Nato embraces Eastern partners in biggest step for half a century

Poles, Hungarians and Czechs delighted, but Russia infuriated as old Warsaw Pact allies invited to join
Click to follow
The Independent Online
The first three states from the former Soviet bloc have been invited to join the Nato military alliance in 1999.

Nato's Secretary-General, Javier Solana, announced the historic decision to invite Poland, Hungary and the Czech republic to join yesterday afternoon. The announcement, which Mr Solana said was "a defining moment", signals the biggest single expansion in Nato's 48-year history and is the first to embrace countries which not long ago faced the 16-nation western alliance in an armed stand-off.

It is an assertion that Nato won the Cold War, and Russia denounced Nato's expansion in the strongest terms. "We still consider expansion the biggest mistake in Europe since the end of the Second World War," Yevgeny Primakov, the foreign minister, said in Moscow. The Russian President, Boris Yeltsin, was pointedly absent from the summit.

Slovenia and Romania, whose candidacy was supported by many Nato countries, missed out, but Mr Solana gave them a special mention along with the Baltic States, after a long wrangle between Nato officials to devise wording acceptable to all 16 members. He stressed the door to Nato membership remained open.

Yesterday's decision at the Madrid summit means countries with a population totalling 60 million, and armed forces of 382,000, will join Nato in 1999, increasing Nato's territory by 14 per cent.

Right to the end, the allies argued vigorously about who should be invited to join. The majority, led by France, wanted five, including Slovenia and Romania. But the US, the dominant power in Nato, backed by Britain, only wanted three. Yesterday morning, the smallest number - the number on which all could agree - was chosen.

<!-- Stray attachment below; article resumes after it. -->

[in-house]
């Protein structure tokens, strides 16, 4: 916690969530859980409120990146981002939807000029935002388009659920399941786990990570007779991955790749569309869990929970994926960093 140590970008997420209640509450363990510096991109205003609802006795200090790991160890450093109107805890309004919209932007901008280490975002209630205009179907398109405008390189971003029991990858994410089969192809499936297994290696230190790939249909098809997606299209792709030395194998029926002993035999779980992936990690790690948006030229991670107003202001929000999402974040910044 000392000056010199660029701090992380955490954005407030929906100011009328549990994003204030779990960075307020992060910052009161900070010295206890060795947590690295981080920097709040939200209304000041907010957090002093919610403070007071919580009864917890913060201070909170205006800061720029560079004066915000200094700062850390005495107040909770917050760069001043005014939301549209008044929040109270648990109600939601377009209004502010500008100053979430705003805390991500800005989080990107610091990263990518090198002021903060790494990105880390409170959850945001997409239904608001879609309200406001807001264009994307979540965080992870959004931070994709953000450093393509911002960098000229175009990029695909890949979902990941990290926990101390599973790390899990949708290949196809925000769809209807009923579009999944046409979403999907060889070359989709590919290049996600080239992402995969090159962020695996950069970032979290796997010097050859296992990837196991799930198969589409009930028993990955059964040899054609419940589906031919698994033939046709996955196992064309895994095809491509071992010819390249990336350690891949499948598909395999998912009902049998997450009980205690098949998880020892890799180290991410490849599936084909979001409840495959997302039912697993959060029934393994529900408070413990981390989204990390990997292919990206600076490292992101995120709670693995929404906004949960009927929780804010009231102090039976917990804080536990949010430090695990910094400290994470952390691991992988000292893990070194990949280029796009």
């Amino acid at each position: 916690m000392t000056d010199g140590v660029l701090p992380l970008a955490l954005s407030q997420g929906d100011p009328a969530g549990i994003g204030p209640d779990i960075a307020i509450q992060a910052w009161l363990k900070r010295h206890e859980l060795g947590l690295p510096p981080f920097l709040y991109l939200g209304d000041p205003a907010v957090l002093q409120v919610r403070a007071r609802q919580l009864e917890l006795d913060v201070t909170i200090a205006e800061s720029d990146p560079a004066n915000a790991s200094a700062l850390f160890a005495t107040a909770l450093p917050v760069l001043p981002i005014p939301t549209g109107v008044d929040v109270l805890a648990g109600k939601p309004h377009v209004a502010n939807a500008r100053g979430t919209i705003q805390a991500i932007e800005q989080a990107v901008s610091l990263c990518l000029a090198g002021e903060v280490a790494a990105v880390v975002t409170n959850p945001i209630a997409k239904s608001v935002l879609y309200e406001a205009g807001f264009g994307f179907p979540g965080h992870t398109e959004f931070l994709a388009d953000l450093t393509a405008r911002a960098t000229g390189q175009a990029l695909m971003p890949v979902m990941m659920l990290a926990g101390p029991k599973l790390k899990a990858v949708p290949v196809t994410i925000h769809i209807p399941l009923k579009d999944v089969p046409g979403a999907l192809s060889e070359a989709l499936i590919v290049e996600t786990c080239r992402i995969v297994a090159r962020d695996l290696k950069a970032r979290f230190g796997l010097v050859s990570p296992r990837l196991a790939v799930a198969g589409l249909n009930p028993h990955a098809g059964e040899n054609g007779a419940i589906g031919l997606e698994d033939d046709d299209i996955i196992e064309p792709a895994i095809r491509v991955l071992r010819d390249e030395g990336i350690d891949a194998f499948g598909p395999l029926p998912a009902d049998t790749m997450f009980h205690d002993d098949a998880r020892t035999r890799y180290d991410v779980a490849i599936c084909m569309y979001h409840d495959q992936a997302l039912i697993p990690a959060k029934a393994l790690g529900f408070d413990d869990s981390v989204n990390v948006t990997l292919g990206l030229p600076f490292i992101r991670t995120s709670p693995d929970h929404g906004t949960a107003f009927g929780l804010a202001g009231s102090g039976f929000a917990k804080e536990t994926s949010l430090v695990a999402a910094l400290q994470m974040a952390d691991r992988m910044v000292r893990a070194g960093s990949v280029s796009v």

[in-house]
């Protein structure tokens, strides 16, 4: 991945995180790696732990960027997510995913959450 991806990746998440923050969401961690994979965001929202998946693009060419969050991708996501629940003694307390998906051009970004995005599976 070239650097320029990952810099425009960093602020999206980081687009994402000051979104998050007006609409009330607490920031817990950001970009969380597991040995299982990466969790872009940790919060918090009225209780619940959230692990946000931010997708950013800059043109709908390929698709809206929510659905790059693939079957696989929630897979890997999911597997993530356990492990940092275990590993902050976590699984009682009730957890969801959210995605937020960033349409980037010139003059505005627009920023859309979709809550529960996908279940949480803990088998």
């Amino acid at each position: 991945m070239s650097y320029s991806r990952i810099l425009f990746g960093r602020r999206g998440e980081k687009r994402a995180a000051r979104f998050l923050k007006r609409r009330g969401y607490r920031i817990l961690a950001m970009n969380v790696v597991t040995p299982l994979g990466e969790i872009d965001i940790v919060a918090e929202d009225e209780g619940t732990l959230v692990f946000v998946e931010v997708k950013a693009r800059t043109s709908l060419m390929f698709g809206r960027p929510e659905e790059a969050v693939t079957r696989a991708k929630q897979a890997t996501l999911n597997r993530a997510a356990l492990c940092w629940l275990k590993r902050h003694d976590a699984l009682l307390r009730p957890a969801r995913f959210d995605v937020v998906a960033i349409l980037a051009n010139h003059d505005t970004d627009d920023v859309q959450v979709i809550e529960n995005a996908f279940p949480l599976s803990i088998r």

The only big remaining hurdle for the successful three is ratification by the parliaments of the 16 existing Nato members. They will also have practical military steps to take, but those are already under way. The Nato charter says new members must be accepted unanimously. Once they accede it is irreversible: there is no procedure for ejecting anyone from Nato. The Prime Minister, Tony Blair, said: "It is a realistic and sensible agreement. Of course, some other countries would like to have gone further. But this is not a political club. This is a military alliance."

The decision to invite only three members was a disappointment for France and other Mediterranean countries, but they accepted it rather than impose a veto. That would have risked causing an irreparable breakdown in the Alliance.

The supporters of five new members exacted a significant concession. Nato sources said a "strong consensus" was emerging that the balance of power between the US and European Nato members needs adjusting. "European defence needs a new balance between Europe and America at the heart of the alliance, which at present has an unbalanced European-American relationship in the decision-making process", the French President, Jaques Chirac, said.